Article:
In 1998, the 98-page police report of Sandusky showering with a young boy was labeled “administrative” and kept in a separate file, as “there was a concern the media might make inquiries if the incident were placed on their regular police log,” according to the presentment.
Penn State Police releases a daily activity and fire log that documents incidents reported in the past 24 hours, which serves as a public record. In this case, the investigation never made it onto the daily log.
‘Desperate act’ by Gov. Corbett
Since the charges last November, Spanier has maintained his innocence in regards to the Sandusky case, though Thursday marks the first time he was officially charged.
A statement issued by his attorneys shortly after charges were filed indicate Spanier’s frustrations with the recent developments, citing a feud between Gov. Tom Corbett and himself as a reason to “settle a personal score.”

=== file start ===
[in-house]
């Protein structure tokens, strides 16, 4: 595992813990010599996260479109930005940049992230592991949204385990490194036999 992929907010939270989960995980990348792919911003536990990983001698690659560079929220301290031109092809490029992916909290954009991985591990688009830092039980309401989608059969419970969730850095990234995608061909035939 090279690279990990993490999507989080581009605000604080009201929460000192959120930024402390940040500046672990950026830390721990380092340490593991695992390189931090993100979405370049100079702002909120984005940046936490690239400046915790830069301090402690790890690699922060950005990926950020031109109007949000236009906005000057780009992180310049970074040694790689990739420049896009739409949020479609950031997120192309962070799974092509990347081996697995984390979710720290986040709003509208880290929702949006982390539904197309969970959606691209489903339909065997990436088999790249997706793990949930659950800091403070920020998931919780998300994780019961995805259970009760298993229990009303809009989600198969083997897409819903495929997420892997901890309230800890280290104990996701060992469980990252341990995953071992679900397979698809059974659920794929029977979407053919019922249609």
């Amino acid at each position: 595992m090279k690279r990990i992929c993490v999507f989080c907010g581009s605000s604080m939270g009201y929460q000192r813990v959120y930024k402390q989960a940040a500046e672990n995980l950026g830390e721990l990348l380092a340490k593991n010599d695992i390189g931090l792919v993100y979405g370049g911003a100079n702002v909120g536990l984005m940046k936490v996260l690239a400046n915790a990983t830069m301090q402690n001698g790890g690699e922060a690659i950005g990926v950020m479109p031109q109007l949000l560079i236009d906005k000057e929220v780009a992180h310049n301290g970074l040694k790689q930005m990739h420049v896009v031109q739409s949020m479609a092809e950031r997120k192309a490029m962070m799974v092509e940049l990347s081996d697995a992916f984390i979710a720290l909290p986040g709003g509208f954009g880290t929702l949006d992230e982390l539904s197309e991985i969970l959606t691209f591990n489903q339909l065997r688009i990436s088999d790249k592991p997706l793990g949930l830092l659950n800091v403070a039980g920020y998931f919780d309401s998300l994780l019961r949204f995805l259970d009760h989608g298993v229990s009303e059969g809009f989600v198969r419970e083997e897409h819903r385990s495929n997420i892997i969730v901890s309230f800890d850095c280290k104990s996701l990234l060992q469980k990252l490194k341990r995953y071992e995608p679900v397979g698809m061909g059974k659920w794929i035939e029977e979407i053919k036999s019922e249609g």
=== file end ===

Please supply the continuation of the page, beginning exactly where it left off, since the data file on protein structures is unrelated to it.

“These charges are the work of a vindictive and politically motivated Governor working through an un-elected attorney general, Linda Kelly, whom he appointed to do his bidding,” the statement read.
Corbett soon responded in his own statement by email that Spanier’s statement “is the ranting of a man who has just been indicted for covering up a convicted pedophile.”
Spanier also filed a lawsuit against Penn State on May 24, asking the university to turn over copies of emails related to the Sandusky case so he could better prepare himself to speak with the Freeh Group as part of the internal investigation.
In the lawsuit, Spanier's attorneys wrote that he offered to resign from his position on Nov. 9 “so as to allow the Board of Trustees to have a free hand in investigating certain allegations of sexual misconduct relating to [Sandusky],” and the trustees accepted the offer. Spanier eventually dropped the lawsuit against the university.
According to the presentment, Spanier was terminated from his position.
The former president has also stood his ground in regards to the university-commissioned Freeh report and said it is “unfathomable and illogical” to think that he, a person who personally experienced child abuse, would have “knowingly turned a blind eye” to any report of abuse.
Spanier maintains his innocence through his attorneys Timothy Lewis and Elizabeth Ainslie.